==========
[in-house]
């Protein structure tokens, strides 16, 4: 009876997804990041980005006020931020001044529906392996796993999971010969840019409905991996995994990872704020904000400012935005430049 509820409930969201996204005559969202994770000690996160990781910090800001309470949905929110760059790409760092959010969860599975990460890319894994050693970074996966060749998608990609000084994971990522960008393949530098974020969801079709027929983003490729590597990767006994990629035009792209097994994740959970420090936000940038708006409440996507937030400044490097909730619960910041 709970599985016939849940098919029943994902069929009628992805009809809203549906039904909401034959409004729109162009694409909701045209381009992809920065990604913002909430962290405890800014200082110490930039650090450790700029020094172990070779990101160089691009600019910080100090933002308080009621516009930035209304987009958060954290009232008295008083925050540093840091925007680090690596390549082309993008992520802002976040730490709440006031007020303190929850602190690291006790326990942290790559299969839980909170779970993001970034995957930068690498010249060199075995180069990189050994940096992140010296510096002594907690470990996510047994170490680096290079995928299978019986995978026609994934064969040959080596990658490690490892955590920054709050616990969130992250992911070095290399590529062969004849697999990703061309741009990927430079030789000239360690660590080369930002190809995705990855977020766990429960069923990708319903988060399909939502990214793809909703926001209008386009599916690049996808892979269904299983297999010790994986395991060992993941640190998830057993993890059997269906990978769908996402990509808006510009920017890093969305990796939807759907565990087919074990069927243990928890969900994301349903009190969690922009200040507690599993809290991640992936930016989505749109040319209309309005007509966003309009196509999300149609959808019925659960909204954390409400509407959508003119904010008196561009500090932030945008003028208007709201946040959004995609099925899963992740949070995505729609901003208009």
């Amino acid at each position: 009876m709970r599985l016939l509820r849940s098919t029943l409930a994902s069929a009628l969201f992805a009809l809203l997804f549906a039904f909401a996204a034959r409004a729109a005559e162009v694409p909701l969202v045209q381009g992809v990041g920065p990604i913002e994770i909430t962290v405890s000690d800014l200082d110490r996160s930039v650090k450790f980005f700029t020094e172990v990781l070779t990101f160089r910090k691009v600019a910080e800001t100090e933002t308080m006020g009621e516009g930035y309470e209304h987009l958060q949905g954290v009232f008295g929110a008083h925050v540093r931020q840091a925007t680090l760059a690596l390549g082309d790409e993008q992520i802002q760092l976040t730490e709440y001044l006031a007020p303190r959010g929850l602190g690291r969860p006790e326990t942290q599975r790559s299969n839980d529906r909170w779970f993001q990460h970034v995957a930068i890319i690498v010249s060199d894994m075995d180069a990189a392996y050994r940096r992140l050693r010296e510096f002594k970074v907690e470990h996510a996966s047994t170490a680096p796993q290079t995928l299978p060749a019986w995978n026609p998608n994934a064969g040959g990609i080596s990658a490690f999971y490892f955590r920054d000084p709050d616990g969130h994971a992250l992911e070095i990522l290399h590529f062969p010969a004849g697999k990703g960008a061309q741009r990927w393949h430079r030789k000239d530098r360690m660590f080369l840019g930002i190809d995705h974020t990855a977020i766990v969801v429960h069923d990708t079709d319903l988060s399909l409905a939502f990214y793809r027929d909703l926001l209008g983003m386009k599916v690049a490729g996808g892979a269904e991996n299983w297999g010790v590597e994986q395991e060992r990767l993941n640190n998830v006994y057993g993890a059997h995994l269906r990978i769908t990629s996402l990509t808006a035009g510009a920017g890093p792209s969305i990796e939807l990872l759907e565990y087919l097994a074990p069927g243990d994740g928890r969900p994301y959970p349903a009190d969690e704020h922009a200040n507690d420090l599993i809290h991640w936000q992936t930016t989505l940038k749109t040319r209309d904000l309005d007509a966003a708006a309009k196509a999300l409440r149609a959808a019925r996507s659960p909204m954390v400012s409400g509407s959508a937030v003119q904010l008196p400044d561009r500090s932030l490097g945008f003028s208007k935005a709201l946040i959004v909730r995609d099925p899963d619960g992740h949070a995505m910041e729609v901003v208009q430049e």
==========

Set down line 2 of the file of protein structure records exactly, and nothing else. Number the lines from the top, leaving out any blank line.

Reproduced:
């Protein structure tokens, strides 16, 4: 009876997804990041980005006020931020001044529906392996796993999971010969840019409905991996995994990872704020904000400012935005430049 509820409930969201996204005559969202994770000690996160990781910090800001309470949905929110760059790409760092959010969860599975990460890319894994050693970074996966060749998608990609000084994971990522960008393949530098974020969801079709027929983003490729590597990767006994990629035009792209097994994740959970420090936000940038708006409440996507937030400044490097909730619960910041 709970599985016939849940098919029943994902069929009628992805009809809203549906039904909401034959409004729109162009694409909701045209381009992809920065990604913002909430962290405890800014200082110490930039650090450790700029020094172990070779990101160089691009600019910080100090933002308080009621516009930035209304987009958060954290009232008295008083925050540093840091925007680090690596390549082309993008992520802002976040730490709440006031007020303190929850602190690291006790326990942290790559299969839980909170779970993001970034995957930068690498010249060199075995180069990189050994940096992140010296510096002594907690470990996510047994170490680096290079995928299978019986995978026609994934064969040959080596990658490690490892955590920054709050616990969130992250992911070095290399590529062969004849697999990703061309741009990927430079030789000239360690660590080369930002190809995705990855977020766990429960069923990708319903988060399909939502990214793809909703926001209008386009599916690049996808892979269904299983297999010790994986395991060992993941640190998830057993993890059997269906990978769908996402990509808006510009920017890093969305990796939807759907565990087919074990069927243990928890969900994301349903009190969690922009200040507690599993809290991640992936930016989505749109040319209309309005007509966003309009196509999300149609959808019925659960909204954390409400509407959508003119904010008196561009500090932030945008003028208007709201946040959004995609099925899963992740949070995505729609901003208009």